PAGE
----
This past July 2019 I travelled to Washington, DC, USA for a small animal specialty surgery externship at Friendship Animal Hospital as well as to attend the American Veterinary Medical Association Convention. I have limited exposure to cerain procedures in small animal medicine, therefore this was a valuable opportunity to experience specialists work up close. I was worried that I may be unfamiliar with certain verbage and ways of doing things in the US compared to what we are taught here in Edinburgh. I told myself to ask questions however on anything I was unclear on. I think this became an advantage as it initiated many conversations with the surgeons and interns, which in turn helped me to form stronger relationships with them, even in a short time. For example, this allowed me to scrub into an ophthalmology procure I would have not otherwise been a part of. I observed many orthopedic procedures, including a method of patella luxation repair only reported in practice a handful of times anywhere. I also learned more about the path to becoming a specialist and received advice from senior surgeons on this. I was part of an emergency code situation as well as a respiratory crisis where I assisted to stabilize the patient.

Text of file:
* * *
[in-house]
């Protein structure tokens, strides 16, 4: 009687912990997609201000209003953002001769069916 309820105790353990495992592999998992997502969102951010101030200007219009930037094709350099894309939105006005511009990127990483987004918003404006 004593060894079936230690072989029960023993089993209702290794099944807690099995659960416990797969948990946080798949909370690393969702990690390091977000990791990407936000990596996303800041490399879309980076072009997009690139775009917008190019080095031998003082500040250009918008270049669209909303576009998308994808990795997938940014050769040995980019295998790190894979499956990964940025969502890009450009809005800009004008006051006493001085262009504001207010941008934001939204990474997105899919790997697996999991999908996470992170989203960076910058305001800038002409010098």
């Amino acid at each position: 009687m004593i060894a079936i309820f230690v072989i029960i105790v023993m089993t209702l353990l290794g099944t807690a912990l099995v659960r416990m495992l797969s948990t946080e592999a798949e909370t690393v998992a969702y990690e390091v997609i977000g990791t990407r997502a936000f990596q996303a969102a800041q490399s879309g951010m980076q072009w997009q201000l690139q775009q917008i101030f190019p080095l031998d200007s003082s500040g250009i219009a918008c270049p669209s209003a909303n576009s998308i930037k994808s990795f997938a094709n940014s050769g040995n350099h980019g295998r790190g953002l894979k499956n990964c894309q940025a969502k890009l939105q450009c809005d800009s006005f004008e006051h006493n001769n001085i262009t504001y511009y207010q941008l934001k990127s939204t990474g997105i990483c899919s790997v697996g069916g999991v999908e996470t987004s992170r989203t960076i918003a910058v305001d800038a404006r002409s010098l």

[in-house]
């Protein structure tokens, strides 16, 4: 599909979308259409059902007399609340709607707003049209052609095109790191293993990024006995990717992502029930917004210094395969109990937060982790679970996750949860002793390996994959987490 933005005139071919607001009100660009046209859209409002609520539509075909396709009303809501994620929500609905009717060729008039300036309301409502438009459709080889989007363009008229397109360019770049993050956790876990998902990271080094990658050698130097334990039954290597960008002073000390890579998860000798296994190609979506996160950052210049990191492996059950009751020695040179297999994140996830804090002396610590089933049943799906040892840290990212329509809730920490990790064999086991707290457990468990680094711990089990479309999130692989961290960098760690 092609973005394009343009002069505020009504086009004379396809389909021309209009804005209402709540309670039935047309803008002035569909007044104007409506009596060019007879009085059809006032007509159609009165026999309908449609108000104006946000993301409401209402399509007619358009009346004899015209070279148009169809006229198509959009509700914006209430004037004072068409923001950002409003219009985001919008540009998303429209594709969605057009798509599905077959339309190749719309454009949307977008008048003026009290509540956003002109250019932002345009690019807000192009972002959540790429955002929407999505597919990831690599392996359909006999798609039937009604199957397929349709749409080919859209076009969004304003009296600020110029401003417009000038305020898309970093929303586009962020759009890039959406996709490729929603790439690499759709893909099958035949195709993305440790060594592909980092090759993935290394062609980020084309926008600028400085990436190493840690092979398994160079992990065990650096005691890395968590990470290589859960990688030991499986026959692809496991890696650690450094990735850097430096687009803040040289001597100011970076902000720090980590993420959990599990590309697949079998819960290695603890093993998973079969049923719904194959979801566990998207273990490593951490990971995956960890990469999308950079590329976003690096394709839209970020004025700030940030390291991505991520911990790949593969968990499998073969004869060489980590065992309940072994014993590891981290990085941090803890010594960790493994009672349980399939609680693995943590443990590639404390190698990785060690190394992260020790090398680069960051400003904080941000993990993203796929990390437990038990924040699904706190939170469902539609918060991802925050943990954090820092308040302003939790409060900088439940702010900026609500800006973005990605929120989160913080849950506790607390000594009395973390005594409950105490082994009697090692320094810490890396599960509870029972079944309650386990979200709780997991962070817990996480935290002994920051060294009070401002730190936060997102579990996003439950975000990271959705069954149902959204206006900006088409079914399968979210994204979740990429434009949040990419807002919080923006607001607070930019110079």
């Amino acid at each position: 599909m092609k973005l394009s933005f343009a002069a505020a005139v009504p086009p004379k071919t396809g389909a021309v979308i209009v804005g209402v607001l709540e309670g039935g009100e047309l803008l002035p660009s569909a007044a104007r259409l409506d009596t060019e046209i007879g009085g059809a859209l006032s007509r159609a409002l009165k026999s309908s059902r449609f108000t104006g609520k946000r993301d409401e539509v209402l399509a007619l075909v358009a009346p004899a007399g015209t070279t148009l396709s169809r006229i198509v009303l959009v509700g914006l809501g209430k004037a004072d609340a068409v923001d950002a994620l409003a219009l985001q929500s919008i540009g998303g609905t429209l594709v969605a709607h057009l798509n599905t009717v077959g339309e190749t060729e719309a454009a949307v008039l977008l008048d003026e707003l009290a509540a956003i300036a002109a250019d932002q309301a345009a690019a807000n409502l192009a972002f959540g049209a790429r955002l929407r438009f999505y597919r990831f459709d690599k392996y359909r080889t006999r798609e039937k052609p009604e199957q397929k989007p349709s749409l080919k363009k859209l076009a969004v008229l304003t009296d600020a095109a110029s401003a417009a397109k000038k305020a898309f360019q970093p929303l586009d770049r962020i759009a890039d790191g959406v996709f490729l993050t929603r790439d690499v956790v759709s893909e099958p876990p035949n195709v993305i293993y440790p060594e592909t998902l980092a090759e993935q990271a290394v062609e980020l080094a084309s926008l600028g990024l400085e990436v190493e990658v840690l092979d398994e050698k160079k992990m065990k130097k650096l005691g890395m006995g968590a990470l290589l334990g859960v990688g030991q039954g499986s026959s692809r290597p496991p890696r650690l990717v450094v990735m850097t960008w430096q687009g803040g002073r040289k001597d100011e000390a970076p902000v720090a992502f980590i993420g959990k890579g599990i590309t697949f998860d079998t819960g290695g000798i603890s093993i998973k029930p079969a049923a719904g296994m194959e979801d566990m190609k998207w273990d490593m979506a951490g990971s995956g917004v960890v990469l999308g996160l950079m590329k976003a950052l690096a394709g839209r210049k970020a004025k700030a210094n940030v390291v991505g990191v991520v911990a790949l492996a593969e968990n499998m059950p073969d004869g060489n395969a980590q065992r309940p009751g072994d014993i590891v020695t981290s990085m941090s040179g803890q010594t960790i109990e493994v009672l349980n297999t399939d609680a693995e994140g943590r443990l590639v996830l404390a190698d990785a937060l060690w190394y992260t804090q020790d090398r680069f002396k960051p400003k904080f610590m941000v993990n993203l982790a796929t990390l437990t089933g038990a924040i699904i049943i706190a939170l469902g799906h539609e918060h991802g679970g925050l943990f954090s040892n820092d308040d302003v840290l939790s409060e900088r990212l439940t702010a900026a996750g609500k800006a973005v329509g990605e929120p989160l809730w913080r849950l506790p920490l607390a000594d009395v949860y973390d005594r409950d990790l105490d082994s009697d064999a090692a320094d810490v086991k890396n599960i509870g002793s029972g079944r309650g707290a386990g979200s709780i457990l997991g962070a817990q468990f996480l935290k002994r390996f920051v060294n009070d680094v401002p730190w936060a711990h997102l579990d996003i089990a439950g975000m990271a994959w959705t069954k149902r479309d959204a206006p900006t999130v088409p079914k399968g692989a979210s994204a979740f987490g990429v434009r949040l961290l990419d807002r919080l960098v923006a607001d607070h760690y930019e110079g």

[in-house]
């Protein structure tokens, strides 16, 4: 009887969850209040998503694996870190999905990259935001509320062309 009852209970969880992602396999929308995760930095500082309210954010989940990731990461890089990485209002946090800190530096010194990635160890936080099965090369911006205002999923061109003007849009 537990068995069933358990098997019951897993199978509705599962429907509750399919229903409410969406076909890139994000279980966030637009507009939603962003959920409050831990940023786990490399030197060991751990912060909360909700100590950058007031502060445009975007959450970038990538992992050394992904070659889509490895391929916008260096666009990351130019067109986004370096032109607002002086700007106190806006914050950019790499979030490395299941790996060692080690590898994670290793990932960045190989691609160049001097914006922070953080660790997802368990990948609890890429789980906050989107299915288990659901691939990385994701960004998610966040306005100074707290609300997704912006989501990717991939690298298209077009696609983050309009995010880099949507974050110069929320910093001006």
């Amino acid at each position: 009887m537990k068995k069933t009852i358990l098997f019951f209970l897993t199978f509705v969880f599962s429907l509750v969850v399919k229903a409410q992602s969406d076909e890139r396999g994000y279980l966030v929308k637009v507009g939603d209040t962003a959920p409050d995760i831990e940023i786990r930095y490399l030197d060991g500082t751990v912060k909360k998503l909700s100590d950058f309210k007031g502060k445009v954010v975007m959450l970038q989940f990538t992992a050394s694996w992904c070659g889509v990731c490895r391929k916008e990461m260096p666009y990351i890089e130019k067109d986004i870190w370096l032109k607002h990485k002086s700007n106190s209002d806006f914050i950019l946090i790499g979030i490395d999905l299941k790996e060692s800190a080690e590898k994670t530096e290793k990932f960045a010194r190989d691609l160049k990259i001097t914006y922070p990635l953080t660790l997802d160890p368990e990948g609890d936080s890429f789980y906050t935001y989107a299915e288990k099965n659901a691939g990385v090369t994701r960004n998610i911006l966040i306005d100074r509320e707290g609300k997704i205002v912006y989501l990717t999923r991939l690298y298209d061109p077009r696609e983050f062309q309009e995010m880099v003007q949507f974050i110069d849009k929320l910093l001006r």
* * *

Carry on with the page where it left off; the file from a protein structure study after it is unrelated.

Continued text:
After a week at the hospital, the next day was the beginning of the Student AVMA House of Delegate meetings. I’m privileged to be the Sr. Delegate representing our vet school at this annual event. This gives a voice and voting power to any members of our student body who are SAVMA members. My goal was tobe a voice for the students which are often under-represented as they are located internationally, though have the same rights issues to tackle.
Over two days we discussed, debated and voted on various issues effecting the veterinary profession (students included). These included tuition fee transparency advocation, student loan re-payment assistance programs and well-being promotion for members of the veterinary community worldwide. Another topic discussed at length was how to promote and support efforts limiting climate change, while maintaining a stance for the large branch of vet medicine involved with food production animals. It was an eye experience, being in DC where all of these issues actually get some legs in policy. I met vet students from all over the country as well as many practices which are focusing on young graduate recruitment; thus I established some network contacts for future career opportunities.